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CX Babble from Norcal and Beyond
Editor Keith Defiebre / Title images © Abbiorca.com / Also visit NCNCA Feed Zone
posted by Dave Carr at 10:21 PM
Tire pressure is a tricky thing. I found the more I can trust my tires and glue job, the lower I can run my pressure, the faster I can corner. I will race on 2 different tires. First and used most of the time is Tufo Elite 32 tubular tires. Second is Michelin Mud 2 clincher tires. For thr Tufos, in dry hard conditions(Nor Cal) I tend to have them a bit higher to endure all the abuse from gravel and many surface changes. The front will be between 30-34 psi, the rear will be 32-36 psi. In clean, soft damp conditions(NW, East Coast) I will lower the pressire quite a bit. I the front I will go 22-28 psi in the front, the rear will be 26-30 psi. I found these pressures on the average are lower than most of the guys I race with that are the same size as me(145-150 lbs.)As far as clinchers go, the only time I will use them are in the most muddy conditions(nats the last 2 yrs.) For those I will run them hard for 2 reasons. First, I don't want to pinch flat. Second, The tires seem to bite better in sloppy mud when around 50-55 lbs. I hope this helps as often people are squeezing MY tires on the line to find out what's in them. Rich Maile
that's not what I'll be squeezing at the line next time.thanks dark cross god for the tips.now, i'm totally going to spank you.mhernandez
This year I've made the step up to the Dugast tires. I have them on a few different wheelsets in size 30 and 32. I've also got a digital pressure gauge that has really made a great difference in setting consistent pressure on both bikes. I'm 135-140 lbs and I find that the 32 dugasts pretty much stop working at above 30 psi. I end up running them right around 28 psi on cornering intensive courses and tracks with a lot of bumpy grass, etc. Maybe a bit lower in the mud, but really never above 29 psi no matter how smooth it is. I ran the 30s at 28.5 psi front and rear on sunday and the smaller tire seemed to work really well in the loose bumpy corners. Dugast tires+ Vittoria Mastik glue is the key.
Rich is dead-on with his tire pressures. There has been a lot of talk about how there are so many more tire choices now with the newer clinchers; that the tubular treads are so outdated, etc... But the most important point when it comes to racing tires is the pressure. You get the bigger footprint, and superior absorbtion of the course contours(especially in the corners) if you can run lower pressures. For instance, I am running pressures on par with Rich's AND I weigh 25 lbs. more! When you hear Jesse Scatton say how Rich just "velcroed" the last few corners of the districts race course to take the win, you can see three superior reasons why- superior skill, fantastic fitness, and the correct tire pressure. Famed Santa Cruz cross star, and former cross worlds team member Darryl Price offered this suggestion to me years ago, "run the absolute lowest tire pressure that you can get away with on any given course."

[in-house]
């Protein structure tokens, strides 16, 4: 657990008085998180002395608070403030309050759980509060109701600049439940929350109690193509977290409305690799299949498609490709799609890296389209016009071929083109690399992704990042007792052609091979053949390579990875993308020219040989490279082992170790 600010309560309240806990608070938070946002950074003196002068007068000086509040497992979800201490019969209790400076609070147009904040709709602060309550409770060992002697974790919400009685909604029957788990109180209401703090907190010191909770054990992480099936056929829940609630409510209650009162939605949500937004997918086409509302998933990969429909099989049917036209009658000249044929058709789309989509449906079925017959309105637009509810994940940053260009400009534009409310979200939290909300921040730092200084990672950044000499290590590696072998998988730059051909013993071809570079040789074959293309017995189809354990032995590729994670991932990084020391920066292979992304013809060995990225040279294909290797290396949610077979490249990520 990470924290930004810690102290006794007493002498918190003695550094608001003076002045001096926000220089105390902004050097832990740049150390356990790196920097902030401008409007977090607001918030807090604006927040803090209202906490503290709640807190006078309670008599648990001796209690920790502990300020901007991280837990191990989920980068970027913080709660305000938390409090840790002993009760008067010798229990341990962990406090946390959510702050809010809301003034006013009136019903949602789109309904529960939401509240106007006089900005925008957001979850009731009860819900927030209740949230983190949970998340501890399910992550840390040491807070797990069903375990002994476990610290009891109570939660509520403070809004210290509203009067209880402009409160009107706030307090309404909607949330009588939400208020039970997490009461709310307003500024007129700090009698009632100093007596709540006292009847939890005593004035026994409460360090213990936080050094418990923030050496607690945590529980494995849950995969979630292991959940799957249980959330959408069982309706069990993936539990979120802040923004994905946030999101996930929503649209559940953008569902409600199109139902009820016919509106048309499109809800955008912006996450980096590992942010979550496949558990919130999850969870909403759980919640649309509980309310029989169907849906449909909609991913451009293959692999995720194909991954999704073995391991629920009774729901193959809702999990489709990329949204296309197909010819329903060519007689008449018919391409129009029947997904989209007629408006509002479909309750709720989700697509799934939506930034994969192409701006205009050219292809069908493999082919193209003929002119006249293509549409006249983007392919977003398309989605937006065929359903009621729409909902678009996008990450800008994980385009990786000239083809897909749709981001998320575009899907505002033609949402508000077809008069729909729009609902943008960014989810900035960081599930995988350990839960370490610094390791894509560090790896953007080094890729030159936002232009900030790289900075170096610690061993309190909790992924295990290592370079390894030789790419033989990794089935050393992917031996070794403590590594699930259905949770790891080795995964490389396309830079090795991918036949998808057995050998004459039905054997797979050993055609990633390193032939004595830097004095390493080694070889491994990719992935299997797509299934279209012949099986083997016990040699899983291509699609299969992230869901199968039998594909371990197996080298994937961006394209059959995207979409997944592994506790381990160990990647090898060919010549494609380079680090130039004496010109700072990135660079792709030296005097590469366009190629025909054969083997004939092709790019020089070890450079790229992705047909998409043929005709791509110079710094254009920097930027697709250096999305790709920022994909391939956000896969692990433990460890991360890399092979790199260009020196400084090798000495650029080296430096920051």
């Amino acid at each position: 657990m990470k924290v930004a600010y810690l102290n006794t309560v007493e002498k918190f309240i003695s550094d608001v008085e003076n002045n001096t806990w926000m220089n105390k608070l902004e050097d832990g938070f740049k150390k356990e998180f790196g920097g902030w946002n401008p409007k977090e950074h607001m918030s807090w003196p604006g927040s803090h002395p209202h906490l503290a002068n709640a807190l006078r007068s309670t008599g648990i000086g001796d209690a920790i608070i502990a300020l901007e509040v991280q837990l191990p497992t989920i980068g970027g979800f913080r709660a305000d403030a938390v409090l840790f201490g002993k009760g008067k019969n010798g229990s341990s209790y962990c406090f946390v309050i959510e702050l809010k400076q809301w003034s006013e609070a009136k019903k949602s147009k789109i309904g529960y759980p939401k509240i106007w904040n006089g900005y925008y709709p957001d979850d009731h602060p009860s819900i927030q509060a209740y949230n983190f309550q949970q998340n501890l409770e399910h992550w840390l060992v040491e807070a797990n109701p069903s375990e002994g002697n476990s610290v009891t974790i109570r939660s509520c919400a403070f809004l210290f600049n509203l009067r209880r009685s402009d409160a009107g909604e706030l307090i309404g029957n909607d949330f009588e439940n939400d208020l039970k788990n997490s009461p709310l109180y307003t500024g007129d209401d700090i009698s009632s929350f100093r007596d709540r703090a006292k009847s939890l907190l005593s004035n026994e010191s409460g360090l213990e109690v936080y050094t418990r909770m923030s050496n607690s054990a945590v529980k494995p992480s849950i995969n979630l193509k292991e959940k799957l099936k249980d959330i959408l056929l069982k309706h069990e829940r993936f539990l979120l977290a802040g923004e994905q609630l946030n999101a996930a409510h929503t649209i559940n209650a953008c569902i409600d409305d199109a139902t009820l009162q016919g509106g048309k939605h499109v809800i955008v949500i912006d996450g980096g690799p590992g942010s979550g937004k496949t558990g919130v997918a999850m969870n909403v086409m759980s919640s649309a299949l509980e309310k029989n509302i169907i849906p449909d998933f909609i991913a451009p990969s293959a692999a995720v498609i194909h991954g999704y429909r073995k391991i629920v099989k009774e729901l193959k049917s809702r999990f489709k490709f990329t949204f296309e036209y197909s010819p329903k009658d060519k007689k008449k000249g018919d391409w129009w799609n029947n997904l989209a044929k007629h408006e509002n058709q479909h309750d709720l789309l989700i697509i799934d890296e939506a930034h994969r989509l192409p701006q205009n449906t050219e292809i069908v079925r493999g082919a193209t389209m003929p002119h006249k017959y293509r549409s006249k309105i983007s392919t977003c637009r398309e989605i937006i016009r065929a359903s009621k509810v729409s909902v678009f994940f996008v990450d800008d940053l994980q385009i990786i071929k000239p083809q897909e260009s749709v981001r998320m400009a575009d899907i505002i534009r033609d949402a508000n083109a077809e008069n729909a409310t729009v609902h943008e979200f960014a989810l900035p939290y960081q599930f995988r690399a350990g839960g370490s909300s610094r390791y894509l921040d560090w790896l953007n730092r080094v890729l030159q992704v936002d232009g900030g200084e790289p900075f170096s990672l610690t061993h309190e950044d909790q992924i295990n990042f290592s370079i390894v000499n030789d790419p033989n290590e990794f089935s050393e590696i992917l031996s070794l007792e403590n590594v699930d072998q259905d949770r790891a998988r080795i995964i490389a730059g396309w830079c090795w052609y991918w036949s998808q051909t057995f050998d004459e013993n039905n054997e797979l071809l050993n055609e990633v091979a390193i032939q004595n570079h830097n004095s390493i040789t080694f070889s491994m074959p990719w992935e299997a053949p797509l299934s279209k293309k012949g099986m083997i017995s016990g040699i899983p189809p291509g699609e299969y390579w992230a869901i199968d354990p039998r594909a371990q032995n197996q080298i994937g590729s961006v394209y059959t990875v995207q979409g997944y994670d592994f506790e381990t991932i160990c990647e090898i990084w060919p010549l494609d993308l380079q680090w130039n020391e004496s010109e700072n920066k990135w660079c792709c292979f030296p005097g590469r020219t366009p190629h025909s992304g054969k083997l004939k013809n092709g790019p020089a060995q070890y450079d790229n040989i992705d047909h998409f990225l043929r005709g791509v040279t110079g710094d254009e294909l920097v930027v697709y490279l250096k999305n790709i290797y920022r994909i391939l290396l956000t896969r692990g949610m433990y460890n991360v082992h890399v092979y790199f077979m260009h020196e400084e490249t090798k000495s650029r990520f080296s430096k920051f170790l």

Also good point Rich about trusting your glue job. Running low pressure while riding a high-speed corner on pavement is roughly equivalent to letting the air out of your tires and trying to pull the tires off the rim. I am not very anal about bike maintenance in general, but the one exception that I am very meticulous when it comes to gluing tires.I would also agree with Howie on the "lowest psi possible" comment except for the occasional course with a lot of pavement and fairly tacky corners - I will pump up another 5-10psi for a little more speed and suppleness on the pavement.I always do a "hot lap" during warm-up for a race, not just to prime the cardiovascular system, but to check that my tire pressure is correct for all sections of a given course.
on the subject of tires and cornering... i remember a race in watsonville back in '99 or so when i was following daryl price around the course. he was going so fast around the corners and everywhere else for that matter. i noticed the hugeness of his tubular tires and i was bewildered at the apparent dichotomy between the massive tire width and incredible speed he maintained throughout the race. how could a dude ride such fat tires and go so fast? i'm one of those people who learns the slow way, through repetitive ass-kickin's. so not only was daryl coming out of retirement to race cx for fun he was faster than i was AND he had time to coach me during the race. he was literally coaching during the race on how to corner fast. at the time i was like "shut up you arrogant bastard and let me race my bike" but now that i'm old and mature i can look back and appreciate it. so the moral of the story is ride big soft tires and distract your competition by talking to them during the entire race. --J. Morgan
thanks for the tips man, you’re the best, i really enjoy reading your blog…so many great stuff…Tires For Sale
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